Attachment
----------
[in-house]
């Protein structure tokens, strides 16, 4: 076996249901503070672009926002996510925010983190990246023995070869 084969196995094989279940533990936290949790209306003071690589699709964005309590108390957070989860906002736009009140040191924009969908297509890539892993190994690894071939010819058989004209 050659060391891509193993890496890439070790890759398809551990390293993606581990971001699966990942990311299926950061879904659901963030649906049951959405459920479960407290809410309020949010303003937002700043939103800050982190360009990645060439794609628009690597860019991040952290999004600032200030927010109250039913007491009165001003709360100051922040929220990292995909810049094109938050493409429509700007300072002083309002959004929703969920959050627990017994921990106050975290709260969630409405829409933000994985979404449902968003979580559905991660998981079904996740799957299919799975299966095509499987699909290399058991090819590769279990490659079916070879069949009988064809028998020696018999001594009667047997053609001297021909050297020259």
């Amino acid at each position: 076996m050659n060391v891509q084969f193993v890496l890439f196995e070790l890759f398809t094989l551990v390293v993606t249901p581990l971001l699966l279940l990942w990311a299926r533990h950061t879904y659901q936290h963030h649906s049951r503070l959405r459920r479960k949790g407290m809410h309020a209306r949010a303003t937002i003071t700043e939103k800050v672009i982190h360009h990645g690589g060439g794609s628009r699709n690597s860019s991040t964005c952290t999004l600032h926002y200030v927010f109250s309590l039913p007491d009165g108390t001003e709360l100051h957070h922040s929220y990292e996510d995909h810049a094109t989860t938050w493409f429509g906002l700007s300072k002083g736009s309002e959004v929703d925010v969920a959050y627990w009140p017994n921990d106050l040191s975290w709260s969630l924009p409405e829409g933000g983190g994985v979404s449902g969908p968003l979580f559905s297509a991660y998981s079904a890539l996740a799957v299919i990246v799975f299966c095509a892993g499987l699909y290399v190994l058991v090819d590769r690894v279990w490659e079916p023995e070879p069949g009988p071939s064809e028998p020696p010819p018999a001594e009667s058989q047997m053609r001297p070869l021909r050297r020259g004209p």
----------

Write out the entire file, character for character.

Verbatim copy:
[in-house]
């Protein structure tokens, strides 16, 4: 076996249901503070672009926002996510925010983190990246023995070869 084969196995094989279940533990936290949790209306003071690589699709964005309590108390957070989860906002736009009140040191924009969908297509890539892993190994690894071939010819058989004209 050659060391891509193993890496890439070790890759398809551990390293993606581990971001699966990942990311299926950061879904659901963030649906049951959405459920479960407290809410309020949010303003937002700043939103800050982190360009990645060439794609628009690597860019991040952290999004600032200030927010109250039913007491009165001003709360100051922040929220990292995909810049094109938050493409429509700007300072002083309002959004929703969920959050627990017994921990106050975290709260969630409405829409933000994985979404449902968003979580559905991660998981079904996740799957299919799975299966095509499987699909290399058991090819590769279990490659079916070879069949009988064809028998020696018999001594009667047997053609001297021909050297020259």
């Amino acid at each position: 076996m050659n060391v891509q084969f193993v890496l890439f196995e070790l890759f398809t094989l551990v390293v993606t249901p581990l971001l699966l279940l990942w990311a299926r533990h950061t879904y659901q936290h963030h649906s049951r503070l959405r459920r479960k949790g407290m809410h309020a209306r949010a303003t937002i003071t700043e939103k800050v672009i982190h360009h990645g690589g060439g794609s628009r699709n690597s860019s991040t964005c952290t999004l600032h926002y200030v927010f109250s309590l039913p007491d009165g108390t001003e709360l100051h957070h922040s929220y990292e996510d995909h810049a094109t989860t938050w493409f429509g906002l700007s300072k002083g736009s309002e959004v929703d925010v969920a959050y627990w009140p017994n921990d106050l040191s975290w709260s969630l924009p409405e829409g933000g983190g994985v979404s449902g969908p968003l979580f559905s297509a991660y998981s079904a890539l996740a799957v299919i990246v799975f299966c095509a892993g499987l699909y290399v190994l058991v090819d590769r690894v279990w490659e079916p023995e070879p069949g009988p071939s064809e028998p020696p010819p018999a001594e009667s058989q047997m053609r001297p070869l021909r050297r020259g004209p």